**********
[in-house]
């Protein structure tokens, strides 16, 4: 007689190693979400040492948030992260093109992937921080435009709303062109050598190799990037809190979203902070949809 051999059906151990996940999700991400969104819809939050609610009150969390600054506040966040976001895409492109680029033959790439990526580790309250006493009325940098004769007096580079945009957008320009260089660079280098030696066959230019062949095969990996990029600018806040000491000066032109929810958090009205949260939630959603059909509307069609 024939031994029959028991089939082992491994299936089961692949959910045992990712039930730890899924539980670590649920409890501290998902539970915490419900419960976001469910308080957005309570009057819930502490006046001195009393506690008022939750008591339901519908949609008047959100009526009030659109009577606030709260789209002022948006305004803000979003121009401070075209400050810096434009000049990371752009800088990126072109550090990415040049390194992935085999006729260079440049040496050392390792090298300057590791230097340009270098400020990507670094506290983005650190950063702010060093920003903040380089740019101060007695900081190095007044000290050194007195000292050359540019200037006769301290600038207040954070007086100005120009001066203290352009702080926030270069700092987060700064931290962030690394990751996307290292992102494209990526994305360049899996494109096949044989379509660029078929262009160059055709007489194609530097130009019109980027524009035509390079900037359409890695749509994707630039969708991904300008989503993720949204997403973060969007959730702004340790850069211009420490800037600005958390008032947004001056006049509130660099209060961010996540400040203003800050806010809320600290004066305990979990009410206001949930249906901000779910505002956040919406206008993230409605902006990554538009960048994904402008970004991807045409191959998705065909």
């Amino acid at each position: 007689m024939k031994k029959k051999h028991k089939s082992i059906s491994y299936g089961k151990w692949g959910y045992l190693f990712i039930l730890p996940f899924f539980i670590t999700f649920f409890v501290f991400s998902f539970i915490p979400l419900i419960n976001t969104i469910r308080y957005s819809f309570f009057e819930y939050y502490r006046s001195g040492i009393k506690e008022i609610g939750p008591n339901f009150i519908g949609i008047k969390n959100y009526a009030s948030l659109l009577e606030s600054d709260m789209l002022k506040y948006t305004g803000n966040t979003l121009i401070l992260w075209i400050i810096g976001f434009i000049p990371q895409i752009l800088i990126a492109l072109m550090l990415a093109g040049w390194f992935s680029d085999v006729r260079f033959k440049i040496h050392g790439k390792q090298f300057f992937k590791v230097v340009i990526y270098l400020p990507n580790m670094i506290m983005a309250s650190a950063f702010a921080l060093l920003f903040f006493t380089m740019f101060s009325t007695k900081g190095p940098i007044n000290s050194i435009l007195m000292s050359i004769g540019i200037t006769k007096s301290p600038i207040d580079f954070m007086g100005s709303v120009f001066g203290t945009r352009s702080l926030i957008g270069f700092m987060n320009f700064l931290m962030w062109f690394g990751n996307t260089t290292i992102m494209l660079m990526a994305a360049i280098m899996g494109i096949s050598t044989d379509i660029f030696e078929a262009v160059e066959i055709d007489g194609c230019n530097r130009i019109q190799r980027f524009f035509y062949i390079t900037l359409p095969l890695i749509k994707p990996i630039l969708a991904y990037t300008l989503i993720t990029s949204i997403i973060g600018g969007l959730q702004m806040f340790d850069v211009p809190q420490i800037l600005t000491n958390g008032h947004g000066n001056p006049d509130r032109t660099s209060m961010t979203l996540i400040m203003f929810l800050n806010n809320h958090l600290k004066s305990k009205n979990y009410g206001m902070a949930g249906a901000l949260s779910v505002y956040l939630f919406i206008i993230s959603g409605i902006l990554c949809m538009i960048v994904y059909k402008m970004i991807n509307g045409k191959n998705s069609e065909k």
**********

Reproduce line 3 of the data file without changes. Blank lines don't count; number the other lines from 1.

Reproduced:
């Amino acid at each position: 007689m024939k031994k029959k051999h028991k089939s082992i059906s491994y299936g089961k151990w692949g959910y045992l190693f990712i039930l730890p996940f899924f539980i670590t999700f649920f409890v501290f991400s998902f539970i915490p979400l419900i419960n976001t969104i469910r308080y957005s819809f309570f009057e819930y939050y502490r006046s001195g040492i009393k506690e008022i609610g939750p008591n339901f009150i519908g949609i008047k969390n959100y009526a009030s948030l659109l009577e606030s600054d709260m789209l002022k506040y948006t305004g803000n966040t979003l121009i401070l992260w075209i400050i810096g976001f434009i000049p990371q895409i752009l800088i990126a492109l072109m550090l990415a093109g040049w390194f992935s680029d085999v006729r260079f033959k440049i040496h050392g790439k390792q090298f300057f992937k590791v230097v340009i990526y270098l400020p990507n580790m670094i506290m983005a309250s650190a950063f702010a921080l060093l920003f903040f006493t380089m740019f101060s009325t007695k900081g190095p940098i007044n000290s050194i435009l007195m000292s050359i004769g540019i200037t006769k007096s301290p600038i207040d580079f954070m007086g100005s709303v120009f001066g203290t945009r352009s702080l926030i957008g270069f700092m987060n320009f700064l931290m962030w062109f690394g990751n996307t260089t290292i992102m494209l660079m990526a994305a360049i280098m899996g494109i096949s050598t044989d379509i660029f030696e078929a262009v160059e066959i055709d007489g194609c230019n530097r130009i019109q190799r980027f524009f035509y062949i390079t900037l359409p095969l890695i749509k994707p990996i630039l969708a991904y990037t300008l989503i993720t990029s949204i997403i973060g600018g969007l959730q702004m806040f340790d850069v211009p809190q420490i800037l600005t000491n958390g008032h947004g000066n001056p006049d509130r032109t660099s209060m961010t979203l996540i400040m203003f929810l800050n806010n809320h958090l600290k004066s305990k009205n979990y009410g206001m902070a949930g249906a901000l949260s779910v505002y956040l939630f919406i206008i993230s959603g409605i902006l990554c949809m538009i960048v994904y059909k402008m970004i991807n509307g045409k191959n998705s069609e065909k």